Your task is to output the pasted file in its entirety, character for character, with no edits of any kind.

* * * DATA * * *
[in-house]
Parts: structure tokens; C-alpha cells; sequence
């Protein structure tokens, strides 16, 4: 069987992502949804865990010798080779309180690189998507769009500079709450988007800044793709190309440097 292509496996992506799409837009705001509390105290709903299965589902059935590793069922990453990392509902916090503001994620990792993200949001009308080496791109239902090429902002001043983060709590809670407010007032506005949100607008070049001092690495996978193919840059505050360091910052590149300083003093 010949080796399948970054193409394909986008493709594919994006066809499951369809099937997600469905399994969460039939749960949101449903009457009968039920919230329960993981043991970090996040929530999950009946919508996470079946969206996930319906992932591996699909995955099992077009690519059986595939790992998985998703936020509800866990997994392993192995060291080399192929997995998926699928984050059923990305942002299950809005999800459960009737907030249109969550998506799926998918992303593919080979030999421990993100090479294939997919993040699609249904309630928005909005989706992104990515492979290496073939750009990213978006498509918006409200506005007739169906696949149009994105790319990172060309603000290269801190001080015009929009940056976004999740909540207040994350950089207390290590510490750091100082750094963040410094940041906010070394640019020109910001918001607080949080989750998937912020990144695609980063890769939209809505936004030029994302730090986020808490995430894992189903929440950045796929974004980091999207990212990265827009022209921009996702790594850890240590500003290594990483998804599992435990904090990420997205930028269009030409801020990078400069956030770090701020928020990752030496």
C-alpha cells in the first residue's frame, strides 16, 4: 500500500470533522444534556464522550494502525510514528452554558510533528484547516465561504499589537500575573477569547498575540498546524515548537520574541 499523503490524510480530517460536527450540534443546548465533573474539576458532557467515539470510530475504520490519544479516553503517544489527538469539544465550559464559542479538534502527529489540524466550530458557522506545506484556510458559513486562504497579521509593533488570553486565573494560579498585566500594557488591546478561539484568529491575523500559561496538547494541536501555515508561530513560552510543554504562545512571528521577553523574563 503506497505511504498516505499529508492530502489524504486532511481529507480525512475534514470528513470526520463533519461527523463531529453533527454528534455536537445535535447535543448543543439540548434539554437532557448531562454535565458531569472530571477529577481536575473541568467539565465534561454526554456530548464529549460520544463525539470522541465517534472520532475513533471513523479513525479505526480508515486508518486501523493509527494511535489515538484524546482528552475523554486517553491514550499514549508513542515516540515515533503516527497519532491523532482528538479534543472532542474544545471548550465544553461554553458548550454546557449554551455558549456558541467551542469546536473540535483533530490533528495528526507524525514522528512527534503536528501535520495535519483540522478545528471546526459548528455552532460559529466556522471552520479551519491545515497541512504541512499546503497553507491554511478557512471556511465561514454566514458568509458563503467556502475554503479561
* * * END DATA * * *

[in-house]
Parts: structure tokens; C-alpha cells; sequence
């Protein structure tokens, strides 16, 4: 069987992502949804865990010798080779309180690189998507769009500079709450988007800044793709190309440097 292509496996992506799409837009705001509390105290709903299965589902059935590793069922990453990392509902916090503001994620990792993200949001009308080496791109239902090429902002001043983060709590809670407010007032506005949100607008070049001092690495996978193919840059505050360091910052590149300083003093 010949080796399948970054193409394909986008493709594919994006066809499951369809099937997600469905399994969460039939749960949101449903009457009968039920919230329960993981043991970090996040929530999950009946919508996470079946969206996930319906992932591996699909995955099992077009690519059986595939790992998985998703936020509800866990997994392993192995060291080399192929997995998926699928984050059923990305942002299950809005999800459960009737907030249109969550998506799926998918992303593919080979030999421990993100090479294939997919993040699609249904309630928005909005989706992104990515492979290496073939750009990213978006498509918006409200506005007739169906696949149009994105790319990172060309603000290269801190001080015009929009940056976004999740909540207040994350950089207390290590510490750091100082750094963040410094940041906010070394640019020109910001918001607080949080989750998937912020990144695609980063890769939209809505936004030029994302730090986020808490995430894992189903929440950045796929974004980091999207990212990265827009022209921009996702790594850890240590500003290594990483998804599992435990904090990420997205930028269009030409801020990078400069956030770090701020928020990752030496």
C-alpha cells in the first residue's frame, strides 16, 4: 500500500470533522444534556464522550494502525510514528452554558510533528484547516465561504499589537500575573477569547498575540498546524515548537520574541 499523503490524510480530517460536527450540534443546548465533573474539576458532557467515539470510530475504520490519544479516553503517544489527538469539544465550559464559542479538534502527529489540524466550530458557522506545506484556510458559513486562504497579521509593533488570553486565573494560579498585566500594557488591546478561539484568529491575523500559561496538547494541536501555515508561530513560552510543554504562545512571528521577553523574563 503506497505511504498516505499529508492530502489524504486532511481529507480525512475534514470528513470526520463533519461527523463531529453533527454528534455536537445535535447535543448543543439540548434539554437532557448531562454535565458531569472530571477529577481536575473541568467539565465534561454526554456530548464529549460520544463525539470522541465517534472520532475513533471513523479513525479505526480508515486508518486501523493509527494511535489515538484524546482528552475523554486517553491514550499514549508513542515516540515515533503516527497519532491523532482528538479534543472532542474544545471548550465544553461554553458548550454546557449554551455558549456558541467551542469546536473540535483533530490533528495528526507524525514522528512527534503536528501535520495535519483540522478545528471546526459548528455552532460559529466556522471552520479551519491545515497541512504541512499546503497553507491554511478557512471556511465561514454566514458568509458563503467556502475554503479561